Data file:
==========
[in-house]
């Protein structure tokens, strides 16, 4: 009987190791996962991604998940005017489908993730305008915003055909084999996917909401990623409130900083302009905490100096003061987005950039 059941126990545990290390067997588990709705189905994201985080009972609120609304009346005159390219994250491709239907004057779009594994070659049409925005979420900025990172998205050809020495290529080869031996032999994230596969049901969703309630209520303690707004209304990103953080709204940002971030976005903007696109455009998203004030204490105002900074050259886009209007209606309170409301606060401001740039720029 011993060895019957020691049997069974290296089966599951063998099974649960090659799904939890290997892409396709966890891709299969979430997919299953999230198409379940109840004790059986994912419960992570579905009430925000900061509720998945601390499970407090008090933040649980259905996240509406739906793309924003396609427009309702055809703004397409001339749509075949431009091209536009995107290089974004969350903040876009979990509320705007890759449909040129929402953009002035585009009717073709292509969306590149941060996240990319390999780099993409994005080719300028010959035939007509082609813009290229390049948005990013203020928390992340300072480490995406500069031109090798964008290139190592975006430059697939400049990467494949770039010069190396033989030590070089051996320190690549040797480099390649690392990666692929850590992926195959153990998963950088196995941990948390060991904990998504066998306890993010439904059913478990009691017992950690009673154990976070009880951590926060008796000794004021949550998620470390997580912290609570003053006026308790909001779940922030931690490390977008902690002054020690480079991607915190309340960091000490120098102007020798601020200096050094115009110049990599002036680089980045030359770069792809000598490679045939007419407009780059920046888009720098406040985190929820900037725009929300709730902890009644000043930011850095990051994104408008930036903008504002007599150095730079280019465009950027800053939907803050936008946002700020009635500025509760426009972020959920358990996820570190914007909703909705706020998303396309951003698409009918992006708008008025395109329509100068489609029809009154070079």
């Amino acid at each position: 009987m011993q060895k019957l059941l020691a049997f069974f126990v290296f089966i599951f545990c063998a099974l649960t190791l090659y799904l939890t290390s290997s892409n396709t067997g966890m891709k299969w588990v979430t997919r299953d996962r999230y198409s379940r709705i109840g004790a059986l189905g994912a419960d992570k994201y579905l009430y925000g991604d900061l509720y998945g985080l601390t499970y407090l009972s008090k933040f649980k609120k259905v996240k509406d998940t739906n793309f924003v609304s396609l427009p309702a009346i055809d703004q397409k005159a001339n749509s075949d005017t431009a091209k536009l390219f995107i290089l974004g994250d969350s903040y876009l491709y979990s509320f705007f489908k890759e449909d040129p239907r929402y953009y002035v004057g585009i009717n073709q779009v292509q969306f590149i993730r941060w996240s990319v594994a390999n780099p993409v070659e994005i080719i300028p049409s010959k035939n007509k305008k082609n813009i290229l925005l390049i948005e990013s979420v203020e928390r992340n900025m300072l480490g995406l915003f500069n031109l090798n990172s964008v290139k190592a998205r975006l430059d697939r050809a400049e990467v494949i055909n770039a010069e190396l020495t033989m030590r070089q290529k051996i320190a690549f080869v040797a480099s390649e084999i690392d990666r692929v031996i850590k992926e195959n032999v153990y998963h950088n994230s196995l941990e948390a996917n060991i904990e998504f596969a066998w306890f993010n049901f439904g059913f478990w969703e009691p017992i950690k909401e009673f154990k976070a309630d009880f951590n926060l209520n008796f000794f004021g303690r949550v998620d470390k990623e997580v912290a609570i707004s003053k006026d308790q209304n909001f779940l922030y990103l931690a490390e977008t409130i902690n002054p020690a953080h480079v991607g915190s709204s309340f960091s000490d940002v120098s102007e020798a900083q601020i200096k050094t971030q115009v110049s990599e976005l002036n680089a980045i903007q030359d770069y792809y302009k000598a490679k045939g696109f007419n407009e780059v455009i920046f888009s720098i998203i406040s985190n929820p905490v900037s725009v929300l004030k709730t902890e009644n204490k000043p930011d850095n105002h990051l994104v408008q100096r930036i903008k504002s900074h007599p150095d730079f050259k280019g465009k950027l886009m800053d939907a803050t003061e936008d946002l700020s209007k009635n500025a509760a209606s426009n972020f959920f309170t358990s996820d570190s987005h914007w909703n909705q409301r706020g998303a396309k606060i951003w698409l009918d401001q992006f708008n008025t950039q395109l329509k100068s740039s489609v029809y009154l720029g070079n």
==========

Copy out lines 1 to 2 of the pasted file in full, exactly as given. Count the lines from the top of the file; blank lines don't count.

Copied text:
[in-house]
């Protein structure tokens, strides 16, 4: 009987190791996962991604998940005017489908993730305008915003055909084999996917909401990623409130900083302009905490100096003061987005950039 059941126990545990290390067997588990709705189905994201985080009972609120609304009346005159390219994250491709239907004057779009594994070659049409925005979420900025990172998205050809020495290529080869031996032999994230596969049901969703309630209520303690707004209304990103953080709204940002971030976005903007696109455009998203004030204490105002900074050259886009209007209606309170409301606060401001740039720029 011993060895019957020691049997069974290296089966599951063998099974649960090659799904939890290997892409396709966890891709299969979430997919299953999230198409379940109840004790059986994912419960992570579905009430925000900061509720998945601390499970407090008090933040649980259905996240509406739906793309924003396609427009309702055809703004397409001339749509075949431009091209536009995107290089974004969350903040876009979990509320705007890759449909040129929402953009002035585009009717073709292509969306590149941060996240990319390999780099993409994005080719300028010959035939007509082609813009290229390049948005990013203020928390992340300072480490995406500069031109090798964008290139190592975006430059697939400049990467494949770039010069190396033989030590070089051996320190690549040797480099390649690392990666692929850590992926195959153990998963950088196995941990948390060991904990998504066998306890993010439904059913478990009691017992950690009673154990976070009880951590926060008796000794004021949550998620470390997580912290609570003053006026308790909001779940922030931690490390977008902690002054020690480079991607915190309340960091000490120098102007020798601020200096050094115009110049990599002036680089980045030359770069792809000598490679045939007419407009780059920046888009720098406040985190929820900037725009929300709730902890009644000043930011850095990051994104408008930036903008504002007599150095730079280019465009950027800053939907803050936008946002700020009635500025509760426009972020959920358990996820570190914007909703909705706020998303396309951003698409009918992006708008008025395109329509100068489609029809009154070079």